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I have a textbox and what I want to know is that is there a way where the highest value the user can enter is 100 and the lowset is 0?

So if user types in a number more than 100 then then it will automatcially change the value to 100 using a keyup() function and if user types in a number less than 0 it will display as 0?

My textbox below:

<input type="text" name="textWeight" id="txtWeight" maxlength="5"/>%</td>

Can this be done using javascript?

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simply set the max length to 100 thats it, no javascript needed –  Ibu Jan 6 '12 at 17:29
6  
@lbu umm.. no. That will only prevent the user from typing in more then 100 characters –  Eonasdan Jan 6 '12 at 17:34
    
I know it might not look pretty, but is there anything preventing you from using a select box? You can still type a number if the box has focus and it limits values with out unnecessary JS. –  Matt Jan 6 '12 at 17:39

7 Answers 7

up vote 8 down vote accepted

Here's a simple function that does what you need:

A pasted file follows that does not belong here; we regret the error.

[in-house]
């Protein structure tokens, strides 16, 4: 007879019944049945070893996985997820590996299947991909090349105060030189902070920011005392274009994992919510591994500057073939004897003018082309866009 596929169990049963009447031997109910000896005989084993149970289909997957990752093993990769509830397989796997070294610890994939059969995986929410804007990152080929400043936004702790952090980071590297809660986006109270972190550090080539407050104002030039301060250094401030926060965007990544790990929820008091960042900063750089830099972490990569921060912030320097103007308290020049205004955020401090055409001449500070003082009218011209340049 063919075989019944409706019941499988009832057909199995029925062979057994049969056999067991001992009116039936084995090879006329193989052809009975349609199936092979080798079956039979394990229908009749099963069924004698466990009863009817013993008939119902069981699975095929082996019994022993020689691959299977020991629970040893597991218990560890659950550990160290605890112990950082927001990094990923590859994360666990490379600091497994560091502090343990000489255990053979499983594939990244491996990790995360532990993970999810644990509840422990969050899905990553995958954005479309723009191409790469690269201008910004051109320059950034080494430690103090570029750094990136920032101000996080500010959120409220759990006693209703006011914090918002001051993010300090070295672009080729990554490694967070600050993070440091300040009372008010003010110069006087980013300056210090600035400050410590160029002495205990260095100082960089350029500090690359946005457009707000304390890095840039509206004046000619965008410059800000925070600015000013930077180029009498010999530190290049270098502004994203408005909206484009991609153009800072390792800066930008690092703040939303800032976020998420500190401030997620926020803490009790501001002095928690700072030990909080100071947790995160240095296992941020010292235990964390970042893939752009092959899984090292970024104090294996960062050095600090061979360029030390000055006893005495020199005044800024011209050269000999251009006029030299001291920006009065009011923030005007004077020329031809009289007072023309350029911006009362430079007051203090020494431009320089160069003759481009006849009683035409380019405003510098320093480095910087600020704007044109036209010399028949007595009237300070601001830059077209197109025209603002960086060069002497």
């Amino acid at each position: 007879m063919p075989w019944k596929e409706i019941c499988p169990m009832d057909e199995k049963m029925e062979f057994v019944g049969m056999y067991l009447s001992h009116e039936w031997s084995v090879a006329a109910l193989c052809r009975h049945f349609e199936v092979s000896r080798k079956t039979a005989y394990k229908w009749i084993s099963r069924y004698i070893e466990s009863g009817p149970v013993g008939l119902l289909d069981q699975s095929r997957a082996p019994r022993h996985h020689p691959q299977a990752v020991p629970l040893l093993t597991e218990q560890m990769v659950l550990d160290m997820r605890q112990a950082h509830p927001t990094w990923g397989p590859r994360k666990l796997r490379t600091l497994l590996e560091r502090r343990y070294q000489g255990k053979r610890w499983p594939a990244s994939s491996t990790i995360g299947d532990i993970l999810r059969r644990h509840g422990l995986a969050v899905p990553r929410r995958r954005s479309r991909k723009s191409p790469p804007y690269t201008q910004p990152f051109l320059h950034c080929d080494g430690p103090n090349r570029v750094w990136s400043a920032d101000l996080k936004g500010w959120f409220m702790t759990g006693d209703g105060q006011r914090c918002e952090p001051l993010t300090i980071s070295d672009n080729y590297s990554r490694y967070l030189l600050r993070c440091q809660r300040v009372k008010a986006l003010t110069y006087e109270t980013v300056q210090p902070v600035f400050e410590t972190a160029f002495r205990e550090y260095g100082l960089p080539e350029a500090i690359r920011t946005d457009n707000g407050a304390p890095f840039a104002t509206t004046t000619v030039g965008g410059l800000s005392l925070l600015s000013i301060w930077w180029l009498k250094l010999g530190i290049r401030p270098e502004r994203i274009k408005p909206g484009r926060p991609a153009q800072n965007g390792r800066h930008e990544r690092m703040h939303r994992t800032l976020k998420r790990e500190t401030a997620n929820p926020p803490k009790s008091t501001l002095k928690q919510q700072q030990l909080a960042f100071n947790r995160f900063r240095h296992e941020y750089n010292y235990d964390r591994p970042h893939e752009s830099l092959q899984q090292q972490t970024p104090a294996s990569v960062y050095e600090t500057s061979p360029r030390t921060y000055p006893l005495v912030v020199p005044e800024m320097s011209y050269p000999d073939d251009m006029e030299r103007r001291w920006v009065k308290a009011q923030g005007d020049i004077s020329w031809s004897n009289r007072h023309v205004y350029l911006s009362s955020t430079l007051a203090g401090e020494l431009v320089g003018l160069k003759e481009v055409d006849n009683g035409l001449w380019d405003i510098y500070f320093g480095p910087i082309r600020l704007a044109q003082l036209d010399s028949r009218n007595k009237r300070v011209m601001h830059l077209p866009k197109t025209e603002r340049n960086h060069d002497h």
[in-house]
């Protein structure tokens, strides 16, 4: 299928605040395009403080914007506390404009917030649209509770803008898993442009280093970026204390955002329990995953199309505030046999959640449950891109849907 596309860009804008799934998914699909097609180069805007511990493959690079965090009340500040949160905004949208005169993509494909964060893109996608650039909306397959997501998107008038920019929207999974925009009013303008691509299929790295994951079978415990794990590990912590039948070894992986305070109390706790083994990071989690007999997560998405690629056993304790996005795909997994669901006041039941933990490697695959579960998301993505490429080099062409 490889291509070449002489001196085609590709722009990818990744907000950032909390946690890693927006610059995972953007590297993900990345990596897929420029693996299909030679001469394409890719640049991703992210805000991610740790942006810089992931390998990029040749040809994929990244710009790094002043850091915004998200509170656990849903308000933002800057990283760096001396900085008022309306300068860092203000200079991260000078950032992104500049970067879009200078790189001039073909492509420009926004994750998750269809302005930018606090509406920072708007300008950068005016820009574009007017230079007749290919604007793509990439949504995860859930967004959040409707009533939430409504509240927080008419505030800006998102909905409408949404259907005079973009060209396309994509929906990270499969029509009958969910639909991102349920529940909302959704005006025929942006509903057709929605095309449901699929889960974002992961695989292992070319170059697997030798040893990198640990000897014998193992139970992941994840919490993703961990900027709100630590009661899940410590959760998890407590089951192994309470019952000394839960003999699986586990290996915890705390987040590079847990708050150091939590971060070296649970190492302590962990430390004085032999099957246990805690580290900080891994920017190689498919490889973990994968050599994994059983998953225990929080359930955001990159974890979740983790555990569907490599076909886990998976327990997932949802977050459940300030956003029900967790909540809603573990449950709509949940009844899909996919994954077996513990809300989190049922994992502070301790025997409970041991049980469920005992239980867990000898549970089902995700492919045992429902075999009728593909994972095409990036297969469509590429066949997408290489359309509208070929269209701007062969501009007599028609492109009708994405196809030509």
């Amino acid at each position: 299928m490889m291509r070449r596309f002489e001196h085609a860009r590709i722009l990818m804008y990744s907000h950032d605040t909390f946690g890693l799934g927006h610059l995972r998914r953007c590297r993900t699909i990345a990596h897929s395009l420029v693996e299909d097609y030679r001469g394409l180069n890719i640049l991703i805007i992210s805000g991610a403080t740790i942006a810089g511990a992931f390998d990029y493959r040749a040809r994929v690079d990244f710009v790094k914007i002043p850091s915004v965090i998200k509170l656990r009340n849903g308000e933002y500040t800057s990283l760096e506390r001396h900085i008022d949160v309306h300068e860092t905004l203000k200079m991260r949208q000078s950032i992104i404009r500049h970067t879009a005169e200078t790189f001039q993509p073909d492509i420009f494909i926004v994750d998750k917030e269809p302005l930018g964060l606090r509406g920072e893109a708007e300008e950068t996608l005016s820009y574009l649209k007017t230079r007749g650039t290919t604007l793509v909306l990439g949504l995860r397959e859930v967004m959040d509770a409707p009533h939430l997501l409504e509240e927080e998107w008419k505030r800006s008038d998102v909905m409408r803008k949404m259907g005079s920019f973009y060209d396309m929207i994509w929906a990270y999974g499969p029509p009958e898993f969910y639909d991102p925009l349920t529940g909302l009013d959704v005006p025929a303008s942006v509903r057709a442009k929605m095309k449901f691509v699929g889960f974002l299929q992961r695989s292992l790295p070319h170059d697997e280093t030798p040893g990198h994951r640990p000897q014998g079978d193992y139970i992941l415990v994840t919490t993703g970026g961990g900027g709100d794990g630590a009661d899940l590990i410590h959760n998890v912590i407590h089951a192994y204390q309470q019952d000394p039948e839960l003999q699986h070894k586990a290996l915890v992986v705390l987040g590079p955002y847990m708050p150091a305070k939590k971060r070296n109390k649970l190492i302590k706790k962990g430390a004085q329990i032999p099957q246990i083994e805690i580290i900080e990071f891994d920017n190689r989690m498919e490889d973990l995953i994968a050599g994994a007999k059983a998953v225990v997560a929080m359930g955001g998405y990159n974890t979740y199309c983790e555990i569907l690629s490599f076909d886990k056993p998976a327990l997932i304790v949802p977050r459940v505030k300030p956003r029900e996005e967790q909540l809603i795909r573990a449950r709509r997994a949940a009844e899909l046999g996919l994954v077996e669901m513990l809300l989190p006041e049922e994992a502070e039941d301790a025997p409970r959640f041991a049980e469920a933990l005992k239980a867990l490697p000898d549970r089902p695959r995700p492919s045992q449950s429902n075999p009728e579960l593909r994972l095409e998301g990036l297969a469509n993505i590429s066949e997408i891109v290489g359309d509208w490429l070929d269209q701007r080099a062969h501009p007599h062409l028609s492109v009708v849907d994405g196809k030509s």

<script type="text/javascript">
function minmax(value, min, max) 
{
    if(parseInt(value) < min || isNaN(value)) 
        return 0; 
    else if(parseInt(value) > max) 
        return 100; 
    else return value;
}
</script>
<input type="text" name="textWeight" id="txtWeight" maxlength="5" onkeyup="this.value = minmax(this.value, 0, 100)"/>

If the input is not numeric it replaces is with a zero

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why would you want to change the input to 0? the user may not even realize this has happened. Some kind of validation would be better. –  Eonasdan Jan 11 '12 at 14:12

If you are ok with HTML5 it can be accomplished without any javascript at all...

<input type="number" name="textWeight" id="txtWeight" max="5" min="0" />

Otherwise, something like...

var input = document.getElementById('txtWeight');

input.addEventListener('change', function(e) {
    var num = parseInt(this.value, 10),
        min = 0,
        max = 100;

    if (isNaN(num)) {
        this.value = "";
        return;
    }

    this.value = Math.max(num, min);
    this.value = Math.min(num, max);
});

This will only reset the values when the input looses focus, and clears out any input that can't be parsed as an integer...

OBLIGATORY WARNING

You should always perform adequate server-side validation on inputs, regardless of client side validation.

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The max attribute is currently only supported in Opera and Chrome. –  Evert Jan 6 '12 at 17:34
    
probably should be checking to make sure the value is a number –  Eonasdan Jan 6 '12 at 17:38
    
@Eonasdan good point. –  jondavidjohn Jan 6 '12 at 17:45
    
+1 for me, though best to use event binding over a function attachment. –  Tracker1 Jan 6 '12 at 19:14
    
@Tracker1 I'd love to understand what you mean.. example? –  jondavidjohn Jan 6 '12 at 19:18